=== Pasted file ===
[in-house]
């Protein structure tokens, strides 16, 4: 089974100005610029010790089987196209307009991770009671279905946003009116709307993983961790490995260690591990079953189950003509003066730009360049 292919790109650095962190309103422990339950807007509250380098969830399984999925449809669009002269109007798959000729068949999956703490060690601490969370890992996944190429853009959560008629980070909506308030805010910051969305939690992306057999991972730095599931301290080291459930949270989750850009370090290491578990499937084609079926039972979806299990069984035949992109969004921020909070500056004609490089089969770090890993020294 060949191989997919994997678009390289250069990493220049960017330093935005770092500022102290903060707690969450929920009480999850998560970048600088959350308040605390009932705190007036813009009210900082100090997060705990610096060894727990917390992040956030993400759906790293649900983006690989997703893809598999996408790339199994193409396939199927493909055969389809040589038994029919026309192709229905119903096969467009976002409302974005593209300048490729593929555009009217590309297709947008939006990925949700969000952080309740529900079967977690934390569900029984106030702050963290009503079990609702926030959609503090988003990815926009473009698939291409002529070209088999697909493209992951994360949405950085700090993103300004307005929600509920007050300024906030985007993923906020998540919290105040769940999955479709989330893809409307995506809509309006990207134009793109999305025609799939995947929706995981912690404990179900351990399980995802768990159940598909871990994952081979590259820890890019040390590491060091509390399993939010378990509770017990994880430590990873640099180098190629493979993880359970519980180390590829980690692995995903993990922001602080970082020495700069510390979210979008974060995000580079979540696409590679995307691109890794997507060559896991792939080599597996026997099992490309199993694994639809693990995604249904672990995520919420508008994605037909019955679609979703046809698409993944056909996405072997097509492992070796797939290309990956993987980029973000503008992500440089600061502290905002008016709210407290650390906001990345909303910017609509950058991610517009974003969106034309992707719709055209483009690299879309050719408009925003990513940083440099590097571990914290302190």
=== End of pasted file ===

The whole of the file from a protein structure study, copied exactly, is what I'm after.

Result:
[in-house]
């Protein structure tokens, strides 16, 4: 089974100005610029010790089987196209307009991770009671279905946003009116709307993983961790490995260690591990079953189950003509003066730009360049 292919790109650095962190309103422990339950807007509250380098969830399984999925449809669009002269109007798959000729068949999956703490060690601490969370890992996944190429853009959560008629980070909506308030805010910051969305939690992306057999991972730095599931301290080291459930949270989750850009370090290491578990499937084609079926039972979806299990069984035949992109969004921020909070500056004609490089089969770090890993020294 060949191989997919994997678009390289250069990493220049960017330093935005770092500022102290903060707690969450929920009480999850998560970048600088959350308040605390009932705190007036813009009210900082100090997060705990610096060894727990917390992040956030993400759906790293649900983006690989997703893809598999996408790339199994193409396939199927493909055969389809040589038994029919026309192709229905119903096969467009976002409302974005593209300048490729593929555009009217590309297709947008939006990925949700969000952080309740529900079967977690934390569900029984106030702050963290009503079990609702926030959609503090988003990815926009473009698939291409002529070209088999697909493209992951994360949405950085700090993103300004307005929600509920007050300024906030985007993923906020998540919290105040769940999955479709989330893809409307995506809509309006990207134009793109999305025609799939995947929706995981912690404990179900351990399980995802768990159940598909871990994952081979590259820890890019040390590491060091509390399993939010378990509770017990994880430590990873640099180098190629493979993880359970519980180390590829980690692995995903993990922001602080970082020495700069510390979210979008974060995000580079979540696409590679995307691109890794997507060559896991792939080599597996026997099992490309199993694994639809693990995604249904672990995520919420508008994605037909019955679609979703046809698409993944056909996405072997097509492992070796797939290309990956993987980029973000503008992500440089600061502290905002008016709210407290650390906001990345909303910017609509950058991610517009974003969106034309992707719709055209483009690299879309050719408009925003990513940083440099590097571990914290302190």